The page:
Friday, February 27, 2009

The mirror gun

It would appear that the global warming lobby is getting more and more desperate if their ideas for combatting climate change are anything to go by. The latest concept is reported here.

Personally I find such schemes very frightening. Scientists have yet to make a climate model that actually works but are "going ahead" with schemes to stop something they have yet to prove is happening. And the costs! $350 trillion is no small sum, in fact it is unimaginably huge.

Let's just suppose that the climate does change but in the opposite direction, heading straight for another ice age (there have been four cycles already so that is not as unpredictable as you might think). So there are a trillion mirrors up there, acting as a giant sunshade and hastening the cooling. It doesn't take much imagination to work out that the mirrors are not going to be removed in a hurry.

Thursday, February 26, 2009

The iPhone's camera

Just how good is the iPhone's camera function? If you compare it to a $1,000 plus digital SLR, then the truth is it is a very inflexible piece of kit. The literal "point and click" camera with absolutely no user control.

Even so, given the right conditions, the iPhone can take reasonably good photos. Ideally the sun should be behind the camera and the range of light contrast should not be too great. For example, two thirds sky will bias the exposure setting, making the landscape or headshot much too dark.
West Greenland - 3
This is an example of what can be achieved.

Sunday, February 22, 2009

Down Memory Lane

Another "heads up" from Pete. This time it's a link to a group called 28 Days Later who investigated an open factory door at 3, Legge lane, Birmingham and went inside to take photographs and report to the world.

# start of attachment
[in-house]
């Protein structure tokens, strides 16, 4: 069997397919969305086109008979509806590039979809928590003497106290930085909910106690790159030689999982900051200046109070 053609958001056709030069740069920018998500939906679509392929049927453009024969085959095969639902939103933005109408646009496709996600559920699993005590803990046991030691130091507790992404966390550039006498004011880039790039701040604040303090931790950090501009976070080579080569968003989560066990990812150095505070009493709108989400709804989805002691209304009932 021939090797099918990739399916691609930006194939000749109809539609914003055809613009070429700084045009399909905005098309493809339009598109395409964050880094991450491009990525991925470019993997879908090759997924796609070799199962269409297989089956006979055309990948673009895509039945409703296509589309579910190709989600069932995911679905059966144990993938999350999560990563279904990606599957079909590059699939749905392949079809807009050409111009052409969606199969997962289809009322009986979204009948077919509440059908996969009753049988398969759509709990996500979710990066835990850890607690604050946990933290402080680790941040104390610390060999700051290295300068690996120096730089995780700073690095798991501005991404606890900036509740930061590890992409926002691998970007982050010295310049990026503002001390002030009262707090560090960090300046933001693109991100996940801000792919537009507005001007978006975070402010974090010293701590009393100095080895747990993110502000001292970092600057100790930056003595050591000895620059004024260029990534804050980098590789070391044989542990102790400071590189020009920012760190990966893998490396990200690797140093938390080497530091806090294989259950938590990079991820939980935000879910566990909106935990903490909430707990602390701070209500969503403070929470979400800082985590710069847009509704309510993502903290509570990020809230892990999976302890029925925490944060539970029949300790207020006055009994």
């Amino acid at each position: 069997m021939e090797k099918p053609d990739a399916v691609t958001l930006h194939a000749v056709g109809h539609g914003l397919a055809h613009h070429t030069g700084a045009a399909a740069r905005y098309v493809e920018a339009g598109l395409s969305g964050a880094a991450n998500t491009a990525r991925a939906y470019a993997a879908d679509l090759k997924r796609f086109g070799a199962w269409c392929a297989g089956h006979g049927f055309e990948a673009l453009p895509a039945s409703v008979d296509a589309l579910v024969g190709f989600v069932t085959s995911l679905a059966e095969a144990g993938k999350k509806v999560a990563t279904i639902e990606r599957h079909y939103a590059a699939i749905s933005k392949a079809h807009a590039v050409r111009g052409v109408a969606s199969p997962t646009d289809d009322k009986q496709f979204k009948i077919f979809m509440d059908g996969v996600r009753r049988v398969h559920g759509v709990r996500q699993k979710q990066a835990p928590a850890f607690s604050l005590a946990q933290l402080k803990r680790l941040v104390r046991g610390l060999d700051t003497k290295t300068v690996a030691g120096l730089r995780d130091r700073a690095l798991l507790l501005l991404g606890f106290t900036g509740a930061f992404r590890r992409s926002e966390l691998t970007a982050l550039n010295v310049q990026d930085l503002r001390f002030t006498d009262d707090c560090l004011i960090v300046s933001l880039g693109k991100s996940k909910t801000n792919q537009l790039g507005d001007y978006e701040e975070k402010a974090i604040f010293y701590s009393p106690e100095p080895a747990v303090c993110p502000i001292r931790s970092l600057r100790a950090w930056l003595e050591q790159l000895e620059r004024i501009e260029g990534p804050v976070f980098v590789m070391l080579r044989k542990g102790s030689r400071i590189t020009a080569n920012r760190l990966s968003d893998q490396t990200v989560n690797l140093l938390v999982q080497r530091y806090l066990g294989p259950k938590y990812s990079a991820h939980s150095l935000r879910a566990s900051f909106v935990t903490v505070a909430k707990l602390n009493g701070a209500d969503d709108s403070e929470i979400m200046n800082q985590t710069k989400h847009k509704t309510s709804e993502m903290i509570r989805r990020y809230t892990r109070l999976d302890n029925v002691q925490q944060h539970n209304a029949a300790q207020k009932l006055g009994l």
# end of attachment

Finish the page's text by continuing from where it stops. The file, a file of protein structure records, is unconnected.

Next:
If that address isn't familiar (why should it be?) then I should explain that it was the location of Ashton & Moore (Metal Colourers) Ltd. until very recently. They've upped sticks and moved to another location in Hockley.

But this is the location I knew and in fact I really grew up there, spending many a day during school holidays. I actually thought that was what most school kids did! And when I was old enough I went to work as the maintenance man's assistant (he was a Polish refugee named Joe).

The place looks a bit worse than I remember, what with the inevitable industrial decay. But it's good to know that the business has moved on and hopefully up.

I wonder what will become of it? The rather fine Victorian terracotta frontage is the only thing worth saving so I suppose it will all come down in the name of progress. The chemicals used (see photos) probably mean that the building could never be used as a loft style residence.

For more history on the site, try this. And the A&M site is here.

Monday, February 16, 2009

Tiger Oil - the memos

Pete sent me this link. He also asked me if I knew the owner of Tiger Oil but I am pleased to say that I never met him, never mind worked for him!

That is not to say that some of his demands from his employees don't ring a bell. One owner I worked for had very similar views and could express them just as succinctly! But his language was slightly more in tune with today's terminology - he didn't fire me, he "let me go".

Sunday, February 15, 2009


No steam trains here, just honest people who see wrong and want to do the right thing.

It seems to me that the term "whistleblower" is viewed as derogatory by many people in society. This seems to be strange but perhaps most of us simply do not like to see our boat rocked. There is nothing quite like the status quo even if this means we are losing out on something important.

Whistleblowers tend to create mayhem if the aftermath of their revelations are anything to go by. Think Enron in 2002 or HBoS in 2008. In each case the primary whistleblower opened up a can of worms that reverberated through society. The real perpetrators of the mayhem haven't exactly got away scot fee but why should the whistleblower carry any of the burden?